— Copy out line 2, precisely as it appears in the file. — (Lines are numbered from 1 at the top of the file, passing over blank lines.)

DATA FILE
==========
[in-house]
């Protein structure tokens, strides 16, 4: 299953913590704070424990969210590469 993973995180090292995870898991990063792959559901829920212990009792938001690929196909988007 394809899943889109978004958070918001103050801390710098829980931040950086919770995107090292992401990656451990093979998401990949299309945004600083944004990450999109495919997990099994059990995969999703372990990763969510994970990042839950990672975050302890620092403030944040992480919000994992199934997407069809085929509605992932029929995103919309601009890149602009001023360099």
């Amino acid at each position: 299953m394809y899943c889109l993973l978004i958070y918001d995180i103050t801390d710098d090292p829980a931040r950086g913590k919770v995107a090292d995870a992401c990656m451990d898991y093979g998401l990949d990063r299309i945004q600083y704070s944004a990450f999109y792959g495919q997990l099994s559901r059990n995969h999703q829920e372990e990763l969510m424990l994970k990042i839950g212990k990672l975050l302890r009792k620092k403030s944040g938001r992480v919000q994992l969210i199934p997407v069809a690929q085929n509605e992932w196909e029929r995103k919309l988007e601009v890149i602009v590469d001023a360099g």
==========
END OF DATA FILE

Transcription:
């Protein structure tokens, strides 16, 4: 299953913590704070424990969210590469 993973995180090292995870898991990063792959559901829920212990009792938001690929196909988007 394809899943889109978004958070918001103050801390710098829980931040950086919770995107090292992401990656451990093979998401990949299309945004600083944004990450999109495919997990099994059990995969999703372990990763969510994970990042839950990672975050302890620092403030944040992480919000994992199934997407069809085929509605992932029929995103919309601009890149602009001023360099």